Guided Reading can be a powerful way of supporting children to make progress in reading, providing a regular and supportive time for children to encounter engaging texts that will resonate with their interests and capture their imagination. Over the course of a school year, children will have the chance to encounter a wide range of genres, some of which will be unfamiliar. All this helps to broaden their experience, helps them to form opinions about books and authors, and gives them the opportunity to use literary language. They will also have the satisfaction of enjoying a whole book from beginning to end.
What is Guided Reading?
Guided Reading is a teaching technique teacher use to support children with reading. It involves an adult working with a small group of students who demonstrate similar reading behaviours and can all read similar levels of texts. It is a strategy that supports students to discover the meaning of a text for themselves. Guided reading encourages use of problem-solving strategies to figure out words they don’t know, deal with difficult sentence structure, and understand concepts or ideas they have never before encountered in print.
What does a Guided Reading session look like?
Guided Reading sessions are led by the class teacher or teaching assistant and can last 20-25 minutes. There can be up to 6 children in a Guided Reading group, and they are all reading the same book (range of text types — fiction, non-fiction, play scripts, newspaper etc.).
Years 1 to year 4 have a guided reading carousel. See the link below for the type of reading activities that the children engage with while the guided reading session.
Years 5 and 6 have some of their guided reading sessions as whole class. Whole-class reading sessions means that children of all attainment bands are immersed in the same high-quality literature and the discussions that these texts promote.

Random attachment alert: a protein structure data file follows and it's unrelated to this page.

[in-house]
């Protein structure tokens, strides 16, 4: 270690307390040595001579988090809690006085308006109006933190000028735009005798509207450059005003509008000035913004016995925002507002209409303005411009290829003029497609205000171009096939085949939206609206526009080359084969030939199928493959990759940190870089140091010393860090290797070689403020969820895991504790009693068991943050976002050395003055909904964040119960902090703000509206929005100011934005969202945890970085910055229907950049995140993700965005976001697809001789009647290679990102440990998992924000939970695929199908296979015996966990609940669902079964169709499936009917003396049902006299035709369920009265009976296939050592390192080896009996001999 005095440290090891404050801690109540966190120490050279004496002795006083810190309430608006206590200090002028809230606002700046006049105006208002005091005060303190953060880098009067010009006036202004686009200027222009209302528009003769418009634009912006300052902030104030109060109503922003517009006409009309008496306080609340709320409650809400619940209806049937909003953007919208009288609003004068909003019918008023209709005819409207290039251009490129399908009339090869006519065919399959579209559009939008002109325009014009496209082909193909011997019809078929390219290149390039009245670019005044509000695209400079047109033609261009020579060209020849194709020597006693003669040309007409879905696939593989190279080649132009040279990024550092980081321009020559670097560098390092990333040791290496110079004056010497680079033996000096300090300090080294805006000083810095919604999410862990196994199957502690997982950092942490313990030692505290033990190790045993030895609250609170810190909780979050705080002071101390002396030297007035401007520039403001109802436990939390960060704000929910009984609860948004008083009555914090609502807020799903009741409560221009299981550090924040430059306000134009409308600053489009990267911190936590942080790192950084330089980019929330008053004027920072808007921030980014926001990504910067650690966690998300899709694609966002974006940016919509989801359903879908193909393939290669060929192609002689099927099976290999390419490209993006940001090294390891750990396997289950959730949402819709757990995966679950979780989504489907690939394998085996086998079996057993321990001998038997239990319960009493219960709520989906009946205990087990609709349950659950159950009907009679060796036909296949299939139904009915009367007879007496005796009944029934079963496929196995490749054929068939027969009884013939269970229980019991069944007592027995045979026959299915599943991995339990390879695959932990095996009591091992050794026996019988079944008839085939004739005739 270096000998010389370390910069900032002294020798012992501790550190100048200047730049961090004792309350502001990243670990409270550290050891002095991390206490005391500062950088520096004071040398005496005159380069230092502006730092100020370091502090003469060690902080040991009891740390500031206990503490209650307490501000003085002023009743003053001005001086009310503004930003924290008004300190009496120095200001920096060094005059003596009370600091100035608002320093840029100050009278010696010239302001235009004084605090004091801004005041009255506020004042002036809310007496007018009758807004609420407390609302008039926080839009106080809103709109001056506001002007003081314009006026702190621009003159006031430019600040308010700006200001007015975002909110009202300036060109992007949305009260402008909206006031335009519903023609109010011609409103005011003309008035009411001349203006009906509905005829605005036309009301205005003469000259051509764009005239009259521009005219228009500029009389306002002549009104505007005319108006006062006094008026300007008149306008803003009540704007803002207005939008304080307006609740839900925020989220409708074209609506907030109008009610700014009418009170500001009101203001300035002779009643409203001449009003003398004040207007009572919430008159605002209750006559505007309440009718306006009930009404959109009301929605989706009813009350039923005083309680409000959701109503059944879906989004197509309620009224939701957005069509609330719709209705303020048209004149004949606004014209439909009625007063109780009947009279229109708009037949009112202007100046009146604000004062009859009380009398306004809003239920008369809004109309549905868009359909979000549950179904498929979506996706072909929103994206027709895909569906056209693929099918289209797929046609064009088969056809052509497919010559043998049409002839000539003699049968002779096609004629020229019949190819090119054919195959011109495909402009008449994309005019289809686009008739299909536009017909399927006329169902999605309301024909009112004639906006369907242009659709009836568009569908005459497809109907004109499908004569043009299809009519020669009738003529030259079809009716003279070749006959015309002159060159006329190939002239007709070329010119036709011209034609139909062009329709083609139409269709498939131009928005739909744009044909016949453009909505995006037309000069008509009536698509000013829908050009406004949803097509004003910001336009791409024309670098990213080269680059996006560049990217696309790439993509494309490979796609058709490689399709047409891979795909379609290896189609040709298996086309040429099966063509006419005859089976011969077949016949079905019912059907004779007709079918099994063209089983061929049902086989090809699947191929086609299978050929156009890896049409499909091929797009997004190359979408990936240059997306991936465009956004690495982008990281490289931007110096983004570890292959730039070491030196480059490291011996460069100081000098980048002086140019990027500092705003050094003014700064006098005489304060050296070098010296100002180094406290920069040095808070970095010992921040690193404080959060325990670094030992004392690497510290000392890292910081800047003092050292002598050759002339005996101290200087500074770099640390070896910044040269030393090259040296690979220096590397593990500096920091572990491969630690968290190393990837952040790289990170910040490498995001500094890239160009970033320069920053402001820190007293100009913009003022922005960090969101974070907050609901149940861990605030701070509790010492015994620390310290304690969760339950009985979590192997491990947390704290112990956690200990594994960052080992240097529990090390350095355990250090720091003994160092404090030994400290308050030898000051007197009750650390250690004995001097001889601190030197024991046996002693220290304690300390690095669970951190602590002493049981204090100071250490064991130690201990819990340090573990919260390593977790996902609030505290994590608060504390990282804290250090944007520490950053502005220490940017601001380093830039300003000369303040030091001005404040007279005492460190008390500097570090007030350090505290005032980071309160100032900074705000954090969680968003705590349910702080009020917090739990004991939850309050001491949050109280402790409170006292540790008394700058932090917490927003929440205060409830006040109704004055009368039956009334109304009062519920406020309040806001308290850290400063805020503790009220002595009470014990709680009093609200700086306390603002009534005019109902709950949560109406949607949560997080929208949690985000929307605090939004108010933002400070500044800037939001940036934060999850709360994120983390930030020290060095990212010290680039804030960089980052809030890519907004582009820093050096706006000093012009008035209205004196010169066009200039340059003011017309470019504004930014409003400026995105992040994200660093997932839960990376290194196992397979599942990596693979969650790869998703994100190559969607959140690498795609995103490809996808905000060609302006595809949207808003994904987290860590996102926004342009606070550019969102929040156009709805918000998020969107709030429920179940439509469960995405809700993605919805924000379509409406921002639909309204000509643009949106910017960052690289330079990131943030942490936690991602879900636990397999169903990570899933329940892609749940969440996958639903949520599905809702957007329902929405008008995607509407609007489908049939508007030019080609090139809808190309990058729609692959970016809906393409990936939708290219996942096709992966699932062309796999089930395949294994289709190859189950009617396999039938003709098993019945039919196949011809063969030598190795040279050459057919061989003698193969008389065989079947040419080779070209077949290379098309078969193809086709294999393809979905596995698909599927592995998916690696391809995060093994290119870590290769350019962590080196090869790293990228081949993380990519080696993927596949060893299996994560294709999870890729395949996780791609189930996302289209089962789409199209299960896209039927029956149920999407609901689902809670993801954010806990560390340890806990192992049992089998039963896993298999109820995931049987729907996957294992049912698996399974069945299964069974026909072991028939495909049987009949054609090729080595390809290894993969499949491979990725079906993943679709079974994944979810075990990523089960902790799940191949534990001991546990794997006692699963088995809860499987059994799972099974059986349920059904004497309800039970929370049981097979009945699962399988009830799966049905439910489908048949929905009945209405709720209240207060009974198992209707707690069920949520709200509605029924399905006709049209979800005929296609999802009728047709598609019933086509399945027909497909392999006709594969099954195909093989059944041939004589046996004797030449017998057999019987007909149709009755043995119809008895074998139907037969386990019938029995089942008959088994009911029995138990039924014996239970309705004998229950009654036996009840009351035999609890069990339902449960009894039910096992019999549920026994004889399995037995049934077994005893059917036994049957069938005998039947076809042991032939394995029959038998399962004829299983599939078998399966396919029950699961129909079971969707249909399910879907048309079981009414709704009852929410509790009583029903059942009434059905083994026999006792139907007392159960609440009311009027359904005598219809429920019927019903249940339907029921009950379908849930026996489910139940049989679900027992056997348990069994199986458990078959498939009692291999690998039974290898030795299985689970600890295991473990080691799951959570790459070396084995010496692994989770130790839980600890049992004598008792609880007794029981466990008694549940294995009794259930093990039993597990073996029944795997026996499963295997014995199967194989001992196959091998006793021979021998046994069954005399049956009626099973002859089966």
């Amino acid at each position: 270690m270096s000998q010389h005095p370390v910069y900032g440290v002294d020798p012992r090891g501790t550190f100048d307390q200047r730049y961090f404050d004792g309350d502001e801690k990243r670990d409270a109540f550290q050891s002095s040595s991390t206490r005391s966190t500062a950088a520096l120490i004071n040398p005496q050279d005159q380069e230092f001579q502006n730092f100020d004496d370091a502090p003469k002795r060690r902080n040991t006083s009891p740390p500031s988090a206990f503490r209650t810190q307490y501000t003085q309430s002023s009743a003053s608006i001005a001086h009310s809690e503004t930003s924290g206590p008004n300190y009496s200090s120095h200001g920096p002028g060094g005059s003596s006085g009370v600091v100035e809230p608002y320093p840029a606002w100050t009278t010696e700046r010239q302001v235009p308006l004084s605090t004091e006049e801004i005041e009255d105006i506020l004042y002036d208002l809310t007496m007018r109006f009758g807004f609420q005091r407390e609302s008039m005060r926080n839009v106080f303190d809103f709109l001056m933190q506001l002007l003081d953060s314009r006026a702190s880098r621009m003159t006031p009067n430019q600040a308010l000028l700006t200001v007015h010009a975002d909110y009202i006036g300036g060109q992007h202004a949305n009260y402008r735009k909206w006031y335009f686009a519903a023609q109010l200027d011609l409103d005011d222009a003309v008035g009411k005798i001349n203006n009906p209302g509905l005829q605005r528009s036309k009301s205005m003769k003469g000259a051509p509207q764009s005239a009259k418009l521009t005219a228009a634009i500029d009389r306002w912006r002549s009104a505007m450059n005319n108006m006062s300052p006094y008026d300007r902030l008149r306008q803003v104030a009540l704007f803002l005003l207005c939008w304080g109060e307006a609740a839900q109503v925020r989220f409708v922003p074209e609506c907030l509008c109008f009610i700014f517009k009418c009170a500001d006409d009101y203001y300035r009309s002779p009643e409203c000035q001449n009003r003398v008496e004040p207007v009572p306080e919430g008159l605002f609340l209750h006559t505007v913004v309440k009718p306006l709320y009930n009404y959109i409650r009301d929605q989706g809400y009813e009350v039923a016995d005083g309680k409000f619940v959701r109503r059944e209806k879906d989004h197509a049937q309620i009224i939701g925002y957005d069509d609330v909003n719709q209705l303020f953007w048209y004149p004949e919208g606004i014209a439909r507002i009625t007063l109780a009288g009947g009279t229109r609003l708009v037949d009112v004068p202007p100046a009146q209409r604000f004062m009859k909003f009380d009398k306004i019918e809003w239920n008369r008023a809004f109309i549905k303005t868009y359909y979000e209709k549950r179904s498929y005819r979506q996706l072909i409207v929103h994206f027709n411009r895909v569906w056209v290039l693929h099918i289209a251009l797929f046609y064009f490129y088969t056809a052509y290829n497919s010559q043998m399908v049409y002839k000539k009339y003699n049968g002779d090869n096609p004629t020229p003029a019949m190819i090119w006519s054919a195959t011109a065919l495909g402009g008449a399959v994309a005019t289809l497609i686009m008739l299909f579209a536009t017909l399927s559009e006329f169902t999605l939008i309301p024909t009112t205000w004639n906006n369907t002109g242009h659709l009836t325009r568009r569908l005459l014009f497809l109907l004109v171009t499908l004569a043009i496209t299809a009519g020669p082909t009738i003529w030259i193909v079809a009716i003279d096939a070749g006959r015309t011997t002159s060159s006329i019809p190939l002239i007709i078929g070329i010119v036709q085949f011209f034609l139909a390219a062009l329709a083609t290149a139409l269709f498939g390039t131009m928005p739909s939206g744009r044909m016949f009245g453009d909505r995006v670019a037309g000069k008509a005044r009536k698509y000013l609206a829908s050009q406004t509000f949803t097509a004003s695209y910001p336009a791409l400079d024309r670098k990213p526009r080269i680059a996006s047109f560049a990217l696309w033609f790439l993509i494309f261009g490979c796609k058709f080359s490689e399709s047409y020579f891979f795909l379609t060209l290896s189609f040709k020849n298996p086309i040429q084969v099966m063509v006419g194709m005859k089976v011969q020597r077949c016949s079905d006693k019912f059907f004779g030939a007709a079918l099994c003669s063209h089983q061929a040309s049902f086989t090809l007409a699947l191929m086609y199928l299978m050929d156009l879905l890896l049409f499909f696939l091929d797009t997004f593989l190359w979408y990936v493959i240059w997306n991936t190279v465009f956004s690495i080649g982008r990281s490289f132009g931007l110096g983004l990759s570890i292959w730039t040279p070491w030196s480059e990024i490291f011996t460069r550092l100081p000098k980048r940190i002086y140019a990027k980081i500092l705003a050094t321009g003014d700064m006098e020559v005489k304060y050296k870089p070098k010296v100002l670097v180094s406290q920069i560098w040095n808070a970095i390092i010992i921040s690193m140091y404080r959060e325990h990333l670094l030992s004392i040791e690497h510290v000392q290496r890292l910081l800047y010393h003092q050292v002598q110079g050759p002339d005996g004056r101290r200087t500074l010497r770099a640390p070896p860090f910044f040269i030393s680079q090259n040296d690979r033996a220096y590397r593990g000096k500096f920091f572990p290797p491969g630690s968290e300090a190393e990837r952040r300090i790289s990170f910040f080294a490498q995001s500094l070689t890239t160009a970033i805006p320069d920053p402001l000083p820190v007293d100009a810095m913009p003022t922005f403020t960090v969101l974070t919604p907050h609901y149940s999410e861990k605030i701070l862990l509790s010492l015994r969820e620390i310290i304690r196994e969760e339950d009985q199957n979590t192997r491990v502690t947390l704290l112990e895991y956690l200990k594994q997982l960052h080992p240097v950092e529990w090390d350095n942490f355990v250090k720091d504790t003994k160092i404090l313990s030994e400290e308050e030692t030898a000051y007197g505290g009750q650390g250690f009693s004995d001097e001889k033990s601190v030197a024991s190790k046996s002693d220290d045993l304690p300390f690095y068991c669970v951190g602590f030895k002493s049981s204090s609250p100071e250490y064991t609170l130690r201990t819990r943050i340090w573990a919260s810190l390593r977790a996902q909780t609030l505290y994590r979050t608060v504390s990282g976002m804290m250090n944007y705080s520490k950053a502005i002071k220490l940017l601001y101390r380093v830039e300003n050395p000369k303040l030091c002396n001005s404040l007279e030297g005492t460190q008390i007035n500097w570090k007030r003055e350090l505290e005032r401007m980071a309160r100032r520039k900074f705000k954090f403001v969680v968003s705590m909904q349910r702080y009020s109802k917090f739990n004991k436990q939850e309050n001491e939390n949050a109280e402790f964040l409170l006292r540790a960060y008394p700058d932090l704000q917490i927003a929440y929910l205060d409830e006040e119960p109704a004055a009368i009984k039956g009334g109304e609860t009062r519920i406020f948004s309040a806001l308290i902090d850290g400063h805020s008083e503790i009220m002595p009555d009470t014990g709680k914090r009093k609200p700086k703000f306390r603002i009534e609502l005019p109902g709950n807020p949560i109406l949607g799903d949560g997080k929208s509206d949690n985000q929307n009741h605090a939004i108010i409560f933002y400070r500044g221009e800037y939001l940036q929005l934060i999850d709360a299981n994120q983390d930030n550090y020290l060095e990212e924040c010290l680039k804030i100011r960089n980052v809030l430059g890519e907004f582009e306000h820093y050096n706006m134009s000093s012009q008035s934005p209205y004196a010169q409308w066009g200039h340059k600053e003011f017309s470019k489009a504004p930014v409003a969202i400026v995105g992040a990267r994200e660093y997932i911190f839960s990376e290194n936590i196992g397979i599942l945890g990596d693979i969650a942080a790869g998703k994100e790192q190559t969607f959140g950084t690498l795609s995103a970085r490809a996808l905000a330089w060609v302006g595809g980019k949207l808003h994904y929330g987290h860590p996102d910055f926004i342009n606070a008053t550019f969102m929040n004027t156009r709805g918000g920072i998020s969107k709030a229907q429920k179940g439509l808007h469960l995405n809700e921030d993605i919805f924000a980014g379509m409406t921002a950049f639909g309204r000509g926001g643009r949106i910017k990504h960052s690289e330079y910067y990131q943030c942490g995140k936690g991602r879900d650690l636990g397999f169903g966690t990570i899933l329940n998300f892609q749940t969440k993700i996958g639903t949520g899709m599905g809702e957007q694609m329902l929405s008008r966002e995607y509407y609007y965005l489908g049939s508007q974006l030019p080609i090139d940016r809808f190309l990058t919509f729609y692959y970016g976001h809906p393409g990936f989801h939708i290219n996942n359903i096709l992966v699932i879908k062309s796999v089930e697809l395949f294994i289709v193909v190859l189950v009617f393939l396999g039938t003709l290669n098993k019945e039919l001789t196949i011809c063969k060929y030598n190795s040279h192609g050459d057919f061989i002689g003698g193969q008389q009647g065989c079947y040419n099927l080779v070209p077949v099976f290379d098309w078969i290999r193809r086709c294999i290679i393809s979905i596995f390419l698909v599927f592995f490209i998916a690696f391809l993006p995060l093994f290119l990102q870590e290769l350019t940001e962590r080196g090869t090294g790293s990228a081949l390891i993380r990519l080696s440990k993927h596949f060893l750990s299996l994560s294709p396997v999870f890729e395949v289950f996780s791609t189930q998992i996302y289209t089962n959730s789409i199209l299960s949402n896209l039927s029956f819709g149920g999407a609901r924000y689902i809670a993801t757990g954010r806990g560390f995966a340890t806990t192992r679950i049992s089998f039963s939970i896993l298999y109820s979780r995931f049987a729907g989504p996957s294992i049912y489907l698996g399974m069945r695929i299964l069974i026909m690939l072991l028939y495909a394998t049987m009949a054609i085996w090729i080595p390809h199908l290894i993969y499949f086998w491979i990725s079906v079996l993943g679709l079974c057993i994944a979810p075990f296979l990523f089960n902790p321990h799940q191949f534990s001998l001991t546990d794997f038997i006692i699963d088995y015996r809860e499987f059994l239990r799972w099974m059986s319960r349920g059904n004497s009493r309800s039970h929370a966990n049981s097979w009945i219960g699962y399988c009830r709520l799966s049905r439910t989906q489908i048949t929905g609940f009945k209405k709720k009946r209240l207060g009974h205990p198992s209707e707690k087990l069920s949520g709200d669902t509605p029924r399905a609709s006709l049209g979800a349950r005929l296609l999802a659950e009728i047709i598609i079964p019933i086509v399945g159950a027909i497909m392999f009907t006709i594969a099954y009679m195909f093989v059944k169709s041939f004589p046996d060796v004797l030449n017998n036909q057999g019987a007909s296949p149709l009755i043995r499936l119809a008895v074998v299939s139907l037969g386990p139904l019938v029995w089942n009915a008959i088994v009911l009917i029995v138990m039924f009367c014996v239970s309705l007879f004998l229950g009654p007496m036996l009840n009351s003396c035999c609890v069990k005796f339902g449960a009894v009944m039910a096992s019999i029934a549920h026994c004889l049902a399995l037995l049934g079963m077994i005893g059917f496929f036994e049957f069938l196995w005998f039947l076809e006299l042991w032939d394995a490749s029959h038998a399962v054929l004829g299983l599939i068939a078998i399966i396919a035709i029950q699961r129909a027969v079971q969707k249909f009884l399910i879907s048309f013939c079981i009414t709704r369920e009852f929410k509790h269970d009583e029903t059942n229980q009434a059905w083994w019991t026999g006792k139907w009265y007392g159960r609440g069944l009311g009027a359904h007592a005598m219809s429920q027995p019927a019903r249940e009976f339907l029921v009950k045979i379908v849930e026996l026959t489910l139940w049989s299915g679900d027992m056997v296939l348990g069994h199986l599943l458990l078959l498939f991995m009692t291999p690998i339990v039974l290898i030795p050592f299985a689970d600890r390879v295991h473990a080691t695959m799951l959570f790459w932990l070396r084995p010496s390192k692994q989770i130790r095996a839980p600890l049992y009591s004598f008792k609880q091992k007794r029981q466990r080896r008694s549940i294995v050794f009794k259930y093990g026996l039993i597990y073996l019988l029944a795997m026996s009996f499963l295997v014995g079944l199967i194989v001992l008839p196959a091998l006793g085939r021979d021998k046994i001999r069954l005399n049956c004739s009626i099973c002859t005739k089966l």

Structure of a Guided Reading session
- Looking at the cover and the blurb
- Making predictions
- Locating and explaining new vocabulary
- Recapping reading strategies that they can use to help them understand the text
- These are strategies that we encourage the children to use at home too!
- KS1 strategies are weighted towards decoding and include
- Using pictures as prompts
- Using phonics to blend new words
- Segmenting up longer words
- Missing out the word and reading to the end of the sentence and returning to it
- KS2 Strategies often lean towards comprehension and include
- Skim reading for key information
- Cross-checking by using a number of strategies
- Inference (making a sensible guess)
- A reading focus is introduced.
- Children are given a chapter or a number of pages to read independently while the adult circulates listening to individuals.
Return and Respond to text
- The adult brings the group together and returns to the session focus.
- Through targeted questioning a discussion around the pages that have just be read takes place.
- At the end of this discussion session, the adult returns to the focus and the children recap what they’ve learnt